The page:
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TIP: Let GNU/screen know where to open X apps!
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adsmith
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Joined: 26 Sep 2004
Posts: 1386
Location: NC, USA

PostPosted: Mon Jan 09, 2006 7:32 pm    Post subject: TIP: Let GNU/screen know where to open X apps! Reply with quote

GNU/screen is an amazing application which allows you to open many shells and terminal applications within a single login session, but more importantly, it allows you to separate a terminal session from any particular login instance. Hence, you can start something long (like an emerge process) at home, then check on that same process later from work, via SSH.
Code:

emerge screen

I won't give a tutorial of screen here -- those are easily found elsewhere by googling for "GNU screen".


For those of us who live or die by GNU/screen, one annoyance is that when you start a screen session on machine A and then attatch to that screen session from machine B, any X applications (firefox) will still open on machine A. Of course, this makes sense, because screen lives above the login instance, and it doesn't inherit the new environment info(specifically, the $DISPLAY variable) for already-running processes.

Here is a quick modification you can make to have the new X applications open on machine B.

Note that the "proper" way to abstract an X session is with VNC, but I've found VNC to be too heavy when all I really want is a constant terminal history following me wherever I go. With this, if I launch a simple X app, it follows the behavior I'd like to expect: the window comes up where I am instead of just barfing or appearing on some far-off machine.


  • First, whenever you log in remotely, a simple file ($HOME/.Xscreen) is updated with the new $DISPLAY. This also (re)attaches to any existing screen.:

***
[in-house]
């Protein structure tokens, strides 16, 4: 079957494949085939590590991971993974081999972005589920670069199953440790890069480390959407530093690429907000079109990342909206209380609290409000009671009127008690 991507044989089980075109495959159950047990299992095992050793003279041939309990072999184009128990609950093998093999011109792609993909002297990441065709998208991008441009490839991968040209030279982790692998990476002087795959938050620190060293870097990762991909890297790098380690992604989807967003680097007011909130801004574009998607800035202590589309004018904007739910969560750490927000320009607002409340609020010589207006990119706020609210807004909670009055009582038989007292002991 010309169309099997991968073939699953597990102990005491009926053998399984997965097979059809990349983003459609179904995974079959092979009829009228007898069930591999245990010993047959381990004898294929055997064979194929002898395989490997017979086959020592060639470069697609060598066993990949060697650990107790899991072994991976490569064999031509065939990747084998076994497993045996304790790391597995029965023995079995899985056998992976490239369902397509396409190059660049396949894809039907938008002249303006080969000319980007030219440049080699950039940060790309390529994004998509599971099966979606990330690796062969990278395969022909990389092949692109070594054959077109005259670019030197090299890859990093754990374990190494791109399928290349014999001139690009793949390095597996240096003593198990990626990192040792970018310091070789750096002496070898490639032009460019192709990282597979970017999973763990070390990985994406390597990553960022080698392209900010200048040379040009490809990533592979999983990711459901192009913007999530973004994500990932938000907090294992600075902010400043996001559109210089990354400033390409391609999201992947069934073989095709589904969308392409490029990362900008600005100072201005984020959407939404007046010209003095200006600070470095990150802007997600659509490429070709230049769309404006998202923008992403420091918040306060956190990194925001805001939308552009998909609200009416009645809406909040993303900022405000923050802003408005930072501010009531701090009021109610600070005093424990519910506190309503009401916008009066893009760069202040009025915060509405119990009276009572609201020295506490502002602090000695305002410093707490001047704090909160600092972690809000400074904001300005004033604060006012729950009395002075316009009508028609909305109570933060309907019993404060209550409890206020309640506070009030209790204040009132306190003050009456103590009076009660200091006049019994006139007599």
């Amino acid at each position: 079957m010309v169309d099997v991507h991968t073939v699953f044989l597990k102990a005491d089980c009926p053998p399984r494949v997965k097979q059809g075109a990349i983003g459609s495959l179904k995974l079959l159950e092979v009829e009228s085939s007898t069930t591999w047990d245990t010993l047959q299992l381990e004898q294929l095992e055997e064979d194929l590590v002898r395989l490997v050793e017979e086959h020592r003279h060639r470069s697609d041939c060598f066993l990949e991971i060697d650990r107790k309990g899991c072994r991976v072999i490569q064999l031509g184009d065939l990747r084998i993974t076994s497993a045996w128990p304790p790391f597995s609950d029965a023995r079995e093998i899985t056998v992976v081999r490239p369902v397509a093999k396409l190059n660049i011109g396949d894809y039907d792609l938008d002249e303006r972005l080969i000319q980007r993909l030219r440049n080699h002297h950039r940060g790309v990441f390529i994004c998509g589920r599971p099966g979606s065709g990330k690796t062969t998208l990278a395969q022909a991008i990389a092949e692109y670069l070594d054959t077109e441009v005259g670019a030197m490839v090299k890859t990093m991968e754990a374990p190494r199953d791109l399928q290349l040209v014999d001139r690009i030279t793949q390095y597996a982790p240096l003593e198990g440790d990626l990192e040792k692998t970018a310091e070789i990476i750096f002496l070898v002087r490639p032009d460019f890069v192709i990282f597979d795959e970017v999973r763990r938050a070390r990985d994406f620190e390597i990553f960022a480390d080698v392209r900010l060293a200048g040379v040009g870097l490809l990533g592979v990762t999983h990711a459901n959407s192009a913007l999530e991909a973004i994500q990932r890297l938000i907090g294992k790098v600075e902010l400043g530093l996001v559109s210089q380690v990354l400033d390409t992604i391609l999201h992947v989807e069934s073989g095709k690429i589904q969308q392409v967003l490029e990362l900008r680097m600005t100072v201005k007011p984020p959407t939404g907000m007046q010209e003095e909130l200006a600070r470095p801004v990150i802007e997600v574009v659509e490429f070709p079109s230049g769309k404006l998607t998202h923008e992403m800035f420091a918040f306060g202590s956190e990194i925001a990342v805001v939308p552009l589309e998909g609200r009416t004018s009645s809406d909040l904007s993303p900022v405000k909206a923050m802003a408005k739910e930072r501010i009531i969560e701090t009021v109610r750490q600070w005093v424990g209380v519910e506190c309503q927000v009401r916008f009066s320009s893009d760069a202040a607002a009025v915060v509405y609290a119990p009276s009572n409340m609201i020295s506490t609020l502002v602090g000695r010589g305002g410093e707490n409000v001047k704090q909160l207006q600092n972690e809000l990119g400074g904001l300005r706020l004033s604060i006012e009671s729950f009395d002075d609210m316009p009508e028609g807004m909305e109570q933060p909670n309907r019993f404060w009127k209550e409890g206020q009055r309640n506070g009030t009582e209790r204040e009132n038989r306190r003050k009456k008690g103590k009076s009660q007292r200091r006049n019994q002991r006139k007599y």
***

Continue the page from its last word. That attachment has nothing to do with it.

$HOME/.bash_profile snippet
    Code:

        if [ "${TERM}" != "screen" ]; then
              [ -n "${DISPLAY}" ] && echo "${DISPLAY}" > "${HOME}/.Xscreen"
              screen -xR
        else
              echo "I don't want to run screen within screen!  (~/.bash_profile)"
        fi


    The outer "if; then; ... fi" is just to make sure we don't get nested screens, because that becomes reminiscant of Being John Malkovich.
    I also wrap this in a "if $(hostname) == myfavoritehost; then ... fi" test, since I only have a persistent screen session on one machine.

  • Now, we want screen to tell its subshells to check the $HOME/.Xscreen file for updates:

    $HOME/.screenrc snippet
    Code:

    setenv PROMPT_COMMAND 'DISPLAY="$(cat ~/.Xscreen)"'

    That is, whenever a new prompt comes up, the shell session will check that file for the new X display.

    Be sure that this is BEFORE any commands like "screen 1 COMMAND" in your .screenrc, or those COMMAND's won't get this command.



Now, test:

1) Log into machine A locally
2) A: kill any existing screen sessions there and do 'screen -xR' (to get the new config)
3) A: in one of the screen windows, type "xclock". You should see the xclock on machine A.
4) Log into machine B. From machine B, ssh -X machineA. It should go into the screen session already created.
5) B: hit "enter" a couple times so PROMPT_COMMAND runs.
6) B: 'xclock' again should produce an xclock on machine B.


Question for the readers: Faster/better ways to do this than cat'ing a file?
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vladgrigorescu
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Joined: 11 Jan 2005
Posts: 360

PostPosted: Tue Jan 10, 2006 12:32 am    Post subject: Reply with quote

Great! I've been looking for a solution to this for a while, thanks!
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